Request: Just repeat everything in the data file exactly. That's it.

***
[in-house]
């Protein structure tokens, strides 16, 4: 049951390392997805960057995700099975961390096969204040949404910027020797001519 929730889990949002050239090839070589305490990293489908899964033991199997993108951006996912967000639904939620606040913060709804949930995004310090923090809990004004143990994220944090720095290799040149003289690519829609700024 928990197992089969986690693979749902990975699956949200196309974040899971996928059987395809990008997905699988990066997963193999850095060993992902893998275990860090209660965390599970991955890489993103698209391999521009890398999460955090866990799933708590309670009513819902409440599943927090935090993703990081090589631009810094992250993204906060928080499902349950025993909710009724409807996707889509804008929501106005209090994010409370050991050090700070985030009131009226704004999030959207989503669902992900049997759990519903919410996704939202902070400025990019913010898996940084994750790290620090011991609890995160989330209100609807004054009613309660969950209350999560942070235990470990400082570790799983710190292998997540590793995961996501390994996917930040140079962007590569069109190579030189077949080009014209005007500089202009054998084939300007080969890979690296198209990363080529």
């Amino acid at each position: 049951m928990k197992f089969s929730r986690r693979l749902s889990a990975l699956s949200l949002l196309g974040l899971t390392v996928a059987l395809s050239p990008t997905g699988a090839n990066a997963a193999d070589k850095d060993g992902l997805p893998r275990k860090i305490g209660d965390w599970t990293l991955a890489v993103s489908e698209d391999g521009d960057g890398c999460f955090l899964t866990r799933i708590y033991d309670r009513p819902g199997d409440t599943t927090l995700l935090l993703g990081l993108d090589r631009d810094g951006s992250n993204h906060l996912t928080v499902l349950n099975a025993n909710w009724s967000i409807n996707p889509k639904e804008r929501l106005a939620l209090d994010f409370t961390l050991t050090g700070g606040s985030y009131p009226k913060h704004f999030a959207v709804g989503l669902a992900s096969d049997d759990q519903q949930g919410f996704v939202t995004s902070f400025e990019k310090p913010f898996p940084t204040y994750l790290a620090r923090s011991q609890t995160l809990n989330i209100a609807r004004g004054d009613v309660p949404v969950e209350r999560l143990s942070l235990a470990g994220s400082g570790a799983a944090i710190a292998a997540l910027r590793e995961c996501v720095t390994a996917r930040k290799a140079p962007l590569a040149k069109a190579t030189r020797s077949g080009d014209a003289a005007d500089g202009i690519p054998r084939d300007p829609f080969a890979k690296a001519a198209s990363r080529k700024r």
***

[in-house]
């Protein structure tokens, strides 16, 4: 049951390392997805960057995700099975961390096969204040949404910027020797001519 929730889990949002050239090839070589305490990293489908899964033991199997993108951006996912967000639904939620606040913060709804949930995004310090923090809990004004143990994220944090720095290799040149003289690519829609700024 928990197992089969986690693979749902990975699956949200196309974040899971996928059987395809990008997905699988990066997963193999850095060993992902893998275990860090209660965390599970991955890489993103698209391999521009890398999460955090866990799933708590309670009513819902409440599943927090935090993703990081090589631009810094992250993204906060928080499902349950025993909710009724409807996707889509804008929501106005209090994010409370050991050090700070985030009131009226704004999030959207989503669902992900049997759990519903919410996704939202902070400025990019913010898996940084994750790290620090011991609890995160989330209100609807004054009613309660969950209350999560942070235990470990400082570790799983710190292998997540590793995961996501390994996917930040140079962007590569069109190579030189077949080009014209005007500089202009054998084939300007080969890979690296198209990363080529």
């Amino acid at each position: 049951m928990k197992f089969s929730r986690r693979l749902s889990a990975l699956s949200l949002l196309g974040l899971t390392v996928a059987l395809s050239p990008t997905g699988a090839n990066a997963a193999d070589k850095d060993g992902l997805p893998r275990k860090i305490g209660d965390w599970t990293l991955a890489v993103s489908e698209d391999g521009d960057g890398c999460f955090l899964t866990r799933i708590y033991d309670r009513p819902g199997d409440t599943t927090l995700l935090l993703g990081l993108d090589r631009d810094g951006s992250n993204h906060l996912t928080v499902l349950n099975a025993n909710w009724s967000i409807n996707p889509k639904e804008r929501l106005a939620l209090d994010f409370t961390l050991t050090g700070g606040s985030y009131p009226k913060h704004f999030a959207v709804g989503l669902a992900s096969d049997d759990q519903q949930g919410f996704v939202t995004s902070f400025e990019k310090p913010f898996p940084t204040y994750l790290a620090r923090s011991q609890t995160l809990n989330i209100a609807r004004g004054d009613v309660p949404v969950e209350r999560l143990s942070l235990a470990g994220s400082g570790a799983a944090i710190a292998a997540l910027r590793e995961c996501v720095t390994a996917r930040k290799a140079p962007l590569a040149k069109a190579t030189r020797s077949g080009d014209a003289a005007d500089g202009i690519p054998r084939d300007p829609f080969a890979k690296a001519a198209s990363r080529k700024r």